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Virtual reality used to help improve balance for brain injury survivors

Friday 28 July 2017

Researchers are using virtual reality as part of a project aimed at improving walking for people who have survived brain injury.

A team theUniversity of Salford are now recruiting people who have experienced braininjuries – either through medical problems such as strokes or tumours, orthrough traumatic incidents such as car accidents – to take part in the study.

Virtual reality isbeing used to measure balance and relate this to problems with sensation in thefeet in order to develop special insoles which stimulate the feet and improvewalking in brain injury survivors.

Up to 85 per centof people with brain injury have difficulty with sensation and balancing, butas sensation is usually tested in the hands, very little is known aboutsensation in the feet.

Dr KristenHollands, Senior Research Fellow at the University, explained: “Sensation fromthe soles of the feet tell our brains important information about our postureand the ground beneath us.  We use this to control balance, but while manypeople have difficulty with both balance and sensation after brain injury,little is known about how difficulties with foot sensation affect balance.”

Researchers hopethat through a range of techniques, such as using virtual reality to simulatesituations which would normally cause balance problems, as well as tests onfoot sensation, they will be able to create insoles to help overcome thesedifficulties.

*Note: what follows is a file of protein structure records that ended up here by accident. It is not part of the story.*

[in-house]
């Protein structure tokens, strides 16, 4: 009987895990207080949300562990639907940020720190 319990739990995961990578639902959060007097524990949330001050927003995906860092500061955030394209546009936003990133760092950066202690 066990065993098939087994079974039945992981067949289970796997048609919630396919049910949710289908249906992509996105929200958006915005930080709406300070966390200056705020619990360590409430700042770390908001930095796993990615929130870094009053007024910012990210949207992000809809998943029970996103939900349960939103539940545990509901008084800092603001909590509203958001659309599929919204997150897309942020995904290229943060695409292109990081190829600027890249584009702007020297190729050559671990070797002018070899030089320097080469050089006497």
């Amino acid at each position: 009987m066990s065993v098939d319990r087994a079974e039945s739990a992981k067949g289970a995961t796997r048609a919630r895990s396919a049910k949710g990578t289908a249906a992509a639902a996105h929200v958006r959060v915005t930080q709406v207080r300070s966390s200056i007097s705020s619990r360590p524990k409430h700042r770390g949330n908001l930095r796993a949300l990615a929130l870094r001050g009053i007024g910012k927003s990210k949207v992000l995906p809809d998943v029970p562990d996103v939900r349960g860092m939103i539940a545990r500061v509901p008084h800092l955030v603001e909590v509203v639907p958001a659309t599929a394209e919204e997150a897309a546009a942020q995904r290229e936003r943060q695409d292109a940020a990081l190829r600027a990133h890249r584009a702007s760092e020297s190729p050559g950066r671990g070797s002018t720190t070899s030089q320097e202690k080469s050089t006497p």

With the increasinguse of 3D printing, many companies have begun selling insoles which havetextured surfaces or vibrate the feet. Some research has suggested theseinsoles may improve balance by stimulating sensation in healthy adults but itis not known whether the same is true for people with brain injury.

Researchers fromthe University’s School of Health Sciences and School of Health and Societywill interview participants about their experiences of loss of foot sensationas well as balance and mobility.

They will alsoinvite participants to undergo painless testing to get more information abouthow their feet detect sensations such as pressure, touch and temperature, andwill use virtual reality environments to safely replicate situations whichwould create balance problems, such as reaching for a high shelf or trying toretain balance when standing on a bus that stops or starts suddenly.

The team will usethis information to create a prototype insole targeting specific sensationproblems relating to balance.

The study, fundedby the National Institute for Health Research Brain Injury HealthcareTechnology Co-operative, is hoped to lead to future research to develop andtest this prototype.

Dr Hollandssaid:  “The insoles that are available now have not been designed based onthe experiences of people with brain injury, their balance and sensoryproblems, what they might want any insole to help them with, or any clinicalmeasures of how foot sensation is affected by brain injury.

“Treatments in thisarea are being led by developments in technology rather than what patientsactually need. Our project aims to redress this balance by engaging directlywith people with brain injury and learning more about their difficulties andwhat they would want an insole to help them with.”

Dr TraceyWilliamson, Reader in Public Involvement and Patient Engagement at theUniversity, said: “This is another example of how members of the public arehelping us do life-changing research and we would like as many people aspossible to come forward.”

Anyone interestedin being involved as an adviser (person with a brain injury or care partner) ora participant (person with a brain injury) should contact Dr Tracey Williamsonfor an information pack or a chat on or 0161 295 6424.